Karen and I went to the MET about two weeks ago. It was a much anticipated trip, for both of us enjoyed art immensely–or so I thought. I know a bit about art history while Karen knows more about technique and movements. You would think that it’s quite a good balance for discussions, but going to the museum has taught me more about relationships than any other date.
I always knew that women often contradict themselves in regards to what they like; they say they hate anything with the color red, but would find something red and tell you they love it. Karen is that person. She tells me she likes vibrant colors and hates dark, dull colors, which pretty much dismisses like 70% of the paintings and vases in the entire museum since most of the pieces are old and color has faded. Then she says she has a real dislike for religious art, which implies about 80% of the entire museum’s collection since most art historically has something to do with religion. Then she expresses she has little interest in Asian art, which means 40% of the pieces do not interest her. She then expresses that she only likes sculptures that show entire bodies and is not interested in portraits where they only show the shoulder and head. The only place where any of these criterias would be fullfilled, would be in the Modern Arts section, but even then, most of the pieces there didn’t interest her since she couldn’t understand it.
Since I’ve been to the MET numerous times, this was just a place to take Karen that she really likes. Karen generally doesn’t like art created by other people. She only prefers to see things so she would know what she doesn’t like and maybe inspired to create something she likes. She loves art as an idea, but not much more. When asked if she would buy a Picasso or a Van Gogh for three month’s pay, she said no without hesitation. At the time of her response, I was surprised, but I understand now. She expressed that if she had a home, she wouldn’t put up work by other people and only her own. Sounds narcissist, but she doesn’t think so.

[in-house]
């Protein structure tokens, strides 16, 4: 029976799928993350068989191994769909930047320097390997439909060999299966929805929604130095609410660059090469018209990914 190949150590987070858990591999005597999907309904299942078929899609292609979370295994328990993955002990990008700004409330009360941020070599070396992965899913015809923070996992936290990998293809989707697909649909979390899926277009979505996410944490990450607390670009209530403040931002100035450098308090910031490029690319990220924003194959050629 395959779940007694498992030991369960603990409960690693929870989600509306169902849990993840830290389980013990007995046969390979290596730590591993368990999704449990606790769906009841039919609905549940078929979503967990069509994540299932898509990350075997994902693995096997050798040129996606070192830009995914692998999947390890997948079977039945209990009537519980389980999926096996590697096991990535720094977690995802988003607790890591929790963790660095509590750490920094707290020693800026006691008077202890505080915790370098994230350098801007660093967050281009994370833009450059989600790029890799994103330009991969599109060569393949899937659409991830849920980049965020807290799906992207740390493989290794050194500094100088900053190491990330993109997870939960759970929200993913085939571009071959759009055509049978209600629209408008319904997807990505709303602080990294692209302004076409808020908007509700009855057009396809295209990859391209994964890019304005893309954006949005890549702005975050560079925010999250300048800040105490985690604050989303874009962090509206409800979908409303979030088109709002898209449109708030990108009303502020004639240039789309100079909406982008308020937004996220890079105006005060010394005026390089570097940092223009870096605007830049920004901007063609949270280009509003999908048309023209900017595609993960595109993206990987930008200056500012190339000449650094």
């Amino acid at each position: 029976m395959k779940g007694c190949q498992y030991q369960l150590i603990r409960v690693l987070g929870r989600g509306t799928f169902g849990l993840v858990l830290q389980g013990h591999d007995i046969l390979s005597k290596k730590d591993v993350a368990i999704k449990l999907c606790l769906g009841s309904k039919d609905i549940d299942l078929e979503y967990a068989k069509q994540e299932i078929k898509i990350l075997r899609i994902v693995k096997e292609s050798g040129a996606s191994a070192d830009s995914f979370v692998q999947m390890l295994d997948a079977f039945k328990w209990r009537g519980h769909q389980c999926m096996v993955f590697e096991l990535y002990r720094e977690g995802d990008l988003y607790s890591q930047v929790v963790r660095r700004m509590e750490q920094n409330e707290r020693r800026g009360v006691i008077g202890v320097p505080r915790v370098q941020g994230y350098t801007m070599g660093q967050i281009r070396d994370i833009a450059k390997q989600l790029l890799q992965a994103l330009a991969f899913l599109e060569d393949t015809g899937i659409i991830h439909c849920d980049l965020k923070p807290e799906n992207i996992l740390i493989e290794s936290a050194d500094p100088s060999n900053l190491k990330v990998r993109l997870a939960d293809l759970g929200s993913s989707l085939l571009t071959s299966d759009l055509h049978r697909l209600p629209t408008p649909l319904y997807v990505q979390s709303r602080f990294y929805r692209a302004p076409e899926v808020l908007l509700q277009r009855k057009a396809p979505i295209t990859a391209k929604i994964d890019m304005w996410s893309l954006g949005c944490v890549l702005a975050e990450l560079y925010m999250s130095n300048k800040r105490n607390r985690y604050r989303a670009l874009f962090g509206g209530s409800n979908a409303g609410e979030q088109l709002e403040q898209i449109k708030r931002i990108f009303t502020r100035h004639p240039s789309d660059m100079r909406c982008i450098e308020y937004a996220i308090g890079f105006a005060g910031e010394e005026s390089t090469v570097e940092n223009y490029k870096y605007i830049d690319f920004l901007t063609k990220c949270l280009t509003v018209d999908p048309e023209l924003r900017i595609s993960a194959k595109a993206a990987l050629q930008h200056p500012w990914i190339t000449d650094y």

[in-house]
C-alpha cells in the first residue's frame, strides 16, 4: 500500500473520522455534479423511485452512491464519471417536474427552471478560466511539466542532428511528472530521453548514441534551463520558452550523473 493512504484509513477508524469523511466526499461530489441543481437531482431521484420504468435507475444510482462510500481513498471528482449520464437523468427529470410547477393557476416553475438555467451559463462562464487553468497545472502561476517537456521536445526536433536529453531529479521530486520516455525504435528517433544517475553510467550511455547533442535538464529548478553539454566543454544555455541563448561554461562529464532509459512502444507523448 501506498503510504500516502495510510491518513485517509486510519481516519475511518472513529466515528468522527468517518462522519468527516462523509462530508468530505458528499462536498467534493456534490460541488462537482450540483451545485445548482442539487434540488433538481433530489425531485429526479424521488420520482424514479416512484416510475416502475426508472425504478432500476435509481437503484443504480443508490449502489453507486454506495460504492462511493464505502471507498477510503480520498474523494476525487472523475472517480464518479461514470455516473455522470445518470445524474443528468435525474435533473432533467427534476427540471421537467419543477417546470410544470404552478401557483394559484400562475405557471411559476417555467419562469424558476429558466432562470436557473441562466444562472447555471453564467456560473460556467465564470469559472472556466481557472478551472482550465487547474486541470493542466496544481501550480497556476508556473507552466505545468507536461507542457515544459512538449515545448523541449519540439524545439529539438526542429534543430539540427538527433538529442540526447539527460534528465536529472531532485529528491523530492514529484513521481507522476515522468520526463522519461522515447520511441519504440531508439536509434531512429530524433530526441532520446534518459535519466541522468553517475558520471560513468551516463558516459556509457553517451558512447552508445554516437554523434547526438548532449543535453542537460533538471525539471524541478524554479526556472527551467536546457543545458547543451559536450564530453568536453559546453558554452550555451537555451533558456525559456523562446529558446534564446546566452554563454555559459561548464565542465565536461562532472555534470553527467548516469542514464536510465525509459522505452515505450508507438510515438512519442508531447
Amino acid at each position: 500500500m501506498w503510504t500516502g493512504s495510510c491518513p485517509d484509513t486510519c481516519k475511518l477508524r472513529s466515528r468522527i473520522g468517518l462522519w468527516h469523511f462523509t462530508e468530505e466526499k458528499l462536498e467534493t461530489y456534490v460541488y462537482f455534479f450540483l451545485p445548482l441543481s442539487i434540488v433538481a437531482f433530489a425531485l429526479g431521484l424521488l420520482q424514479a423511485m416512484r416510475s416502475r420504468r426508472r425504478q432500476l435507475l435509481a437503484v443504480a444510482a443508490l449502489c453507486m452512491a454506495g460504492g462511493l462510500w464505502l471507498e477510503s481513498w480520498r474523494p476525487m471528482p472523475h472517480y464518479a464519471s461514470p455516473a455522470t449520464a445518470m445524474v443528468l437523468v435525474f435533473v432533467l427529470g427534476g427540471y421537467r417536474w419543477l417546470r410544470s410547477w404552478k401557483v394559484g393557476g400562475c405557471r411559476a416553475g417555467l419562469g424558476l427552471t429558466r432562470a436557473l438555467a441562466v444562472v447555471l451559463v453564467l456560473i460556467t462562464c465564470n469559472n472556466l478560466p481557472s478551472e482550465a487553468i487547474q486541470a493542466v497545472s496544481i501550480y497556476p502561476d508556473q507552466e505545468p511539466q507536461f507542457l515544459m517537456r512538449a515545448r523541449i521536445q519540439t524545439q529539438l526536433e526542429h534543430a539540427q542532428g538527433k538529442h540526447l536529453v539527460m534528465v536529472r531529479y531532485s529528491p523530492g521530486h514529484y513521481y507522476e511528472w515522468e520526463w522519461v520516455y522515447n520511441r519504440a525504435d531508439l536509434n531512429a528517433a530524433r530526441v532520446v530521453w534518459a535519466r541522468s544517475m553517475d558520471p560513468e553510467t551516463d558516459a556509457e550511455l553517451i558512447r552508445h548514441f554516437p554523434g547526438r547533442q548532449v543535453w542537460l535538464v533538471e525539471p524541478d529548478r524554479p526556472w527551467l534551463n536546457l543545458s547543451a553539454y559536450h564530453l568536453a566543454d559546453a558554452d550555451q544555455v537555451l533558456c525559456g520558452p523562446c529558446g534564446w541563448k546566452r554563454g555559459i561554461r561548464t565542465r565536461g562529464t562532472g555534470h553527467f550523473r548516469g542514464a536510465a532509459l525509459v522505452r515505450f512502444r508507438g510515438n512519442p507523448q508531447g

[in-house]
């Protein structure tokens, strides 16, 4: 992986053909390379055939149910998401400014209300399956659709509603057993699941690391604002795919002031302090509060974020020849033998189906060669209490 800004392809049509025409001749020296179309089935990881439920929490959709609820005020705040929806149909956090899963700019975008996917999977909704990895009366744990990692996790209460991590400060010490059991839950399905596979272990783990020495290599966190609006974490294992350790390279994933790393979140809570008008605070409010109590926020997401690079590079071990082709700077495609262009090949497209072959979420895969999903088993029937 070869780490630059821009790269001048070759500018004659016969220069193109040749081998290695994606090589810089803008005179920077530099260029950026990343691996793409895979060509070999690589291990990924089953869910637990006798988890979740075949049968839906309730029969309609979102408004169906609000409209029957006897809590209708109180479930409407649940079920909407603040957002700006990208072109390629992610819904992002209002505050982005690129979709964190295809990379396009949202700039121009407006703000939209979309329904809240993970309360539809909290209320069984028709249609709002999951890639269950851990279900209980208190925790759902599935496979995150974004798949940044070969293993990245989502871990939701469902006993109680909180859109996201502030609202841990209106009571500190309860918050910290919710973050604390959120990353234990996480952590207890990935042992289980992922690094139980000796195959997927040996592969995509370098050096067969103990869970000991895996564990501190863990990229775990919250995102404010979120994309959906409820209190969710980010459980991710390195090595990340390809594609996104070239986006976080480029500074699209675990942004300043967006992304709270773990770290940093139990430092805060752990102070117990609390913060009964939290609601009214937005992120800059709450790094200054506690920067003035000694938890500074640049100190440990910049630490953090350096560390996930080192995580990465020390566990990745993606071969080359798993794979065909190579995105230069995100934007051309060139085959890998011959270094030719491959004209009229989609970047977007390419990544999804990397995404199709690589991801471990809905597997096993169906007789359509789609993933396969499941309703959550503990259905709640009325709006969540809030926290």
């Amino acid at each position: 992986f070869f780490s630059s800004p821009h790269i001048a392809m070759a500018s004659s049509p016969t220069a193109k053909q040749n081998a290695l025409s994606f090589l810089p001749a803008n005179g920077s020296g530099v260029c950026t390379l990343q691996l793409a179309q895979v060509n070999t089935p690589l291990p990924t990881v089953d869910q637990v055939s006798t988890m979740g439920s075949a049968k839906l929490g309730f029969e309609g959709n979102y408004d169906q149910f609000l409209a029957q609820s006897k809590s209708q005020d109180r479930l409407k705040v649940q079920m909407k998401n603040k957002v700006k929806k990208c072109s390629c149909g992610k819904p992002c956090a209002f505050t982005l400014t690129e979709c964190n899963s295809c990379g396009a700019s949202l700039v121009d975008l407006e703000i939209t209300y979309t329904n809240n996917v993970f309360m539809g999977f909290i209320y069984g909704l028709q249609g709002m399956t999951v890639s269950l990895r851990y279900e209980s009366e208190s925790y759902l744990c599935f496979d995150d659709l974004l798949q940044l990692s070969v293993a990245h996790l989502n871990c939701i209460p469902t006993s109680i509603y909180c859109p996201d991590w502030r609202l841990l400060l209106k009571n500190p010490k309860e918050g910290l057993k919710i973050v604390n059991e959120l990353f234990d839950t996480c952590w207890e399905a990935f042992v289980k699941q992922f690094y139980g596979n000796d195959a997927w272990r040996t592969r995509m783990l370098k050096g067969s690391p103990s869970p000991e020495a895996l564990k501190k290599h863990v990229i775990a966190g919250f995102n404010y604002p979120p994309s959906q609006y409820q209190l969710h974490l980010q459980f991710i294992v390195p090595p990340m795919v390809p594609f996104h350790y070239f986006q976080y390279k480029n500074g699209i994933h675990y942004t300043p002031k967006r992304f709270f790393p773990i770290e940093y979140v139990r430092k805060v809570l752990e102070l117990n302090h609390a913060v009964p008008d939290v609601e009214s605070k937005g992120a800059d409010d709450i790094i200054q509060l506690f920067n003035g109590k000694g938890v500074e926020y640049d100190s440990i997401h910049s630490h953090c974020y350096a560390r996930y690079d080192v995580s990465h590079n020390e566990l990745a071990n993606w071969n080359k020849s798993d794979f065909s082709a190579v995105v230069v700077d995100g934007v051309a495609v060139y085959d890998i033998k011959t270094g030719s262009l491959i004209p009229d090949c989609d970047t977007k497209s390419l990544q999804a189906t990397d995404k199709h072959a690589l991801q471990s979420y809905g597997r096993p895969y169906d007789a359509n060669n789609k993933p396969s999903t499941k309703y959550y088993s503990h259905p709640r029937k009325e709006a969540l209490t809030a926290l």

With her dislikes in mind, we completely skipped all the Egyptian art, flew through my favorite section, which were the European Paintings, didn’t really stop to look at pieces from the Tang Dynasty (probably one of the most art riched dynasties in China) and skipped over the American pieces. Most of our time was spent admiring the sculptures in one of the courtyards, the weapons and armory exhibits, the modern art section, Greek and Roman section and the replication of the Chinese Scholar’s Garden.
After about four hours, we were finished and left. I guess it was enough for the both of us since there wasn’t much she wanted to see and I no longer wanted to be annoyed by her lack of enthusiasm for beautiful paintings and pottery that’s over a thousand years old.
Back to my original point, what bothered me most was whenever she liked something, it was against all her previous claims she hated. In hindsight, the biggest lesson of all is that it’s a waste of time to try and figure Karen out. There’s no pattern and the only way I would know if she likes something is to ask. Ultimately, it’s about how something makes her feel and we both know that the same thing can make women feel two different things at two different times.